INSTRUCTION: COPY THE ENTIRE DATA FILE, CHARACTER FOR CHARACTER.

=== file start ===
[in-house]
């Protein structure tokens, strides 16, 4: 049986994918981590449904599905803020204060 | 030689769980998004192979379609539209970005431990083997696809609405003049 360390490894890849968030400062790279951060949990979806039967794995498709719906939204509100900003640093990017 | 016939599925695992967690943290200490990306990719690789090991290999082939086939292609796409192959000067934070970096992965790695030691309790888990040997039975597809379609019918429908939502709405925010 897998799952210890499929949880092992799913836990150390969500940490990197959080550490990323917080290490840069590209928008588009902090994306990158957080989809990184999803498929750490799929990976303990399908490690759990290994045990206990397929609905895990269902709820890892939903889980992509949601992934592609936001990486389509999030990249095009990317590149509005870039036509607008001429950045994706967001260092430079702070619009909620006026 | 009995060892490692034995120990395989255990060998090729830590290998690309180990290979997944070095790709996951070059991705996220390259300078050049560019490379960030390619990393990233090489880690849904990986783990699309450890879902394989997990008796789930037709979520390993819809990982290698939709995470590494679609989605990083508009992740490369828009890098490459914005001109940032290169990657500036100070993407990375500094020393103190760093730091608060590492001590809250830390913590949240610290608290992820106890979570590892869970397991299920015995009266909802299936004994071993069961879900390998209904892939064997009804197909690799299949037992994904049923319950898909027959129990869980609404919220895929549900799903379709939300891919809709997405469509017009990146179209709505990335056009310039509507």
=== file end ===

[in-house]
């Protein structure tokens, strides 16, 4: 049986994918981590449904599905803020204060 | 030689769980998004192979379609539209970005431990083997696809609405003049 360390490894890849968030400062790279951060949990979806039967794995498709719906939204509100900003640093990017 | 016939599925695992967690943290200490990306990719690789090991290999082939086939292609796409192959000067934070970096992965790695030691309790888990040997039975597809379609019918429908939502709405925010 897998799952210890499929949880092992799913836990150390969500940490990197959080550490990323917080290490840069590209928008588009902090994306990158957080989809990184999803498929750490799929990976303990399908490690759990290994045990206990397929609905895990269902709820890892939903889980992509949601992934592609936001990486389509999030990249095009990317590149509005870039036509607008001429950045994706967001260092430079702070619009909620006026 | 009995060892490692034995120990395989255990060998090729830590290998690309180990290979997944070095790709996951070059991705996220390259300078050049560019490379960030390619990393990233090489880690849904990986783990699309450890879902394989997990008796789930037709979520390993819809990982290698939709995470590494679609989605990083508009992740490369828009890098490459914005001109940032290169990657500036100070993407990375500094020393103190760093730091608060590492001590809250830390913590949240610290608290992820106890979570590892869970397991299920015995009266909802299936004994071993069961879900390998209904892939064997009804197909690799299949037992994904049923319950898909027959129990869980609404919220895929549900799903379709939300891919809709997405469509017009990146179209709505990335056009310039509507």